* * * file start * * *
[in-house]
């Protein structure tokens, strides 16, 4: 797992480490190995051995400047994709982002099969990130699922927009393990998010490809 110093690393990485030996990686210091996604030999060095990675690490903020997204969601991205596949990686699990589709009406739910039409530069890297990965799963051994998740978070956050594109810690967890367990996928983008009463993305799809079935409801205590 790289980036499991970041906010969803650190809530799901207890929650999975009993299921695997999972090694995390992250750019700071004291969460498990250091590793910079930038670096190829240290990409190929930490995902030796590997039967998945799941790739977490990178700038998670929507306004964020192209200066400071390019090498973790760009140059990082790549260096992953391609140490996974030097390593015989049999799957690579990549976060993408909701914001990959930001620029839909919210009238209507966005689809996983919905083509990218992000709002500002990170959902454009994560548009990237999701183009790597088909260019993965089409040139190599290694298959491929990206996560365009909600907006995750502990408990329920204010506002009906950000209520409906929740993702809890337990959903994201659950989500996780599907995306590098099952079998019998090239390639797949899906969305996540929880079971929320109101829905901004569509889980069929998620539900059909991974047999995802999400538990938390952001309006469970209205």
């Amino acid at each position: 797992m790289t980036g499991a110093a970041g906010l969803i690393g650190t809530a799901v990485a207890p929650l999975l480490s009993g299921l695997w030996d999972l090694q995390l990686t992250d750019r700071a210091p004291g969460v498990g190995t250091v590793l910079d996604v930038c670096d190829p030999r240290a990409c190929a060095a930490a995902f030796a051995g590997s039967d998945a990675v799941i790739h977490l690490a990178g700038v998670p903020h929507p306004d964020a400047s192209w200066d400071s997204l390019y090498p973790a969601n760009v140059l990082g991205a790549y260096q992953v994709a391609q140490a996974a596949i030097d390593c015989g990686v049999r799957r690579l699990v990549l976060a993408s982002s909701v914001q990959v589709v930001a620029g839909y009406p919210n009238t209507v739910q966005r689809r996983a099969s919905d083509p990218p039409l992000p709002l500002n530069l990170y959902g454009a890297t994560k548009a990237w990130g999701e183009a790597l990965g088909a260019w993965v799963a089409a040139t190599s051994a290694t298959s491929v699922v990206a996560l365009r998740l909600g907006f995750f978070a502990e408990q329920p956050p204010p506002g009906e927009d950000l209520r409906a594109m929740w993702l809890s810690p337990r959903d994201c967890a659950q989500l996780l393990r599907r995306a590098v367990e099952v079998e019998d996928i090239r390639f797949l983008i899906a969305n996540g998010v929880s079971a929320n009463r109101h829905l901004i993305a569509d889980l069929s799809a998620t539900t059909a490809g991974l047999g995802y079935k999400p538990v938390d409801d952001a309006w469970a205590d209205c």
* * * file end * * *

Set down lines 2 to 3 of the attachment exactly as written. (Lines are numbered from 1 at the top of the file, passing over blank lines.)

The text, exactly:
């Protein structure tokens, strides 16, 4: 797992480490190995051995400047994709982002099969990130699922927009393990998010490809 110093690393990485030996990686210091996604030999060095990675690490903020997204969601991205596949990686699990589709009406739910039409530069890297990965799963051994998740978070956050594109810690967890367990996928983008009463993305799809079935409801205590 790289980036499991970041906010969803650190809530799901207890929650999975009993299921695997999972090694995390992250750019700071004291969460498990250091590793910079930038670096190829240290990409190929930490995902030796590997039967998945799941790739977490990178700038998670929507306004964020192209200066400071390019090498973790760009140059990082790549260096992953391609140490996974030097390593015989049999799957690579990549976060993408909701914001990959930001620029839909919210009238209507966005689809996983919905083509990218992000709002500002990170959902454009994560548009990237999701183009790597088909260019993965089409040139190599290694298959491929990206996560365009909600907006995750502990408990329920204010506002009906950000209520409906929740993702809890337990959903994201659950989500996780599907995306590098099952079998019998090239390639797949899906969305996540929880079971929320109101829905901004569509889980069929998620539900059909991974047999995802999400538990938390952001309006469970209205």
């Amino acid at each position: 797992m790289t980036g499991a110093a970041g906010l969803i690393g650190t809530a799901v990485a207890p929650l999975l480490s009993g299921l695997w030996d999972l090694q995390l990686t992250d750019r700071a210091p004291g969460v498990g190995t250091v590793l910079d996604v930038c670096d190829p030999r240290a990409c190929a060095a930490a995902f030796a051995g590997s039967d998945a990675v799941i790739h977490l690490a990178g700038v998670p903020h929507p306004d964020a400047s192209w200066d400071s997204l390019y090498p973790a969601n760009v140059l990082g991205a790549y260096q992953v994709a391609q140490a996974a596949i030097d390593c015989g990686v049999r799957r690579l699990v990549l976060a993408s982002s909701v914001q990959v589709v930001a620029g839909y009406p919210n009238t209507v739910q966005r689809r996983a099969s919905d083509p990218p039409l992000p709002l500002n530069l990170y959902g454009a890297t994560k548009a990237w990130g999701e183009a790597l990965g088909a260019w993965v799963a089409a040139t190599s051994a290694t298959s491929v699922v990206a996560l365009r998740l909600g907006f995750f978070a502990e408990q329920p956050p204010p506002g009906e927009d950000l209520r409906a594109m929740w993702l809890s810690p337990r959903d994201c967890a659950q989500l996780l393990r599907r995306a590098v367990e099952v079998e019998d996928i090239r390639f797949l983008i899906a969305n996540g998010v929880s079971a929320n009463r109101h829905l901004i993305a569509d889980l069929s799809a998620t539900t059909a490809g991974l047999g995802y079935k999400p538990v938390d409801d952001a309006w469970a205590d209205c």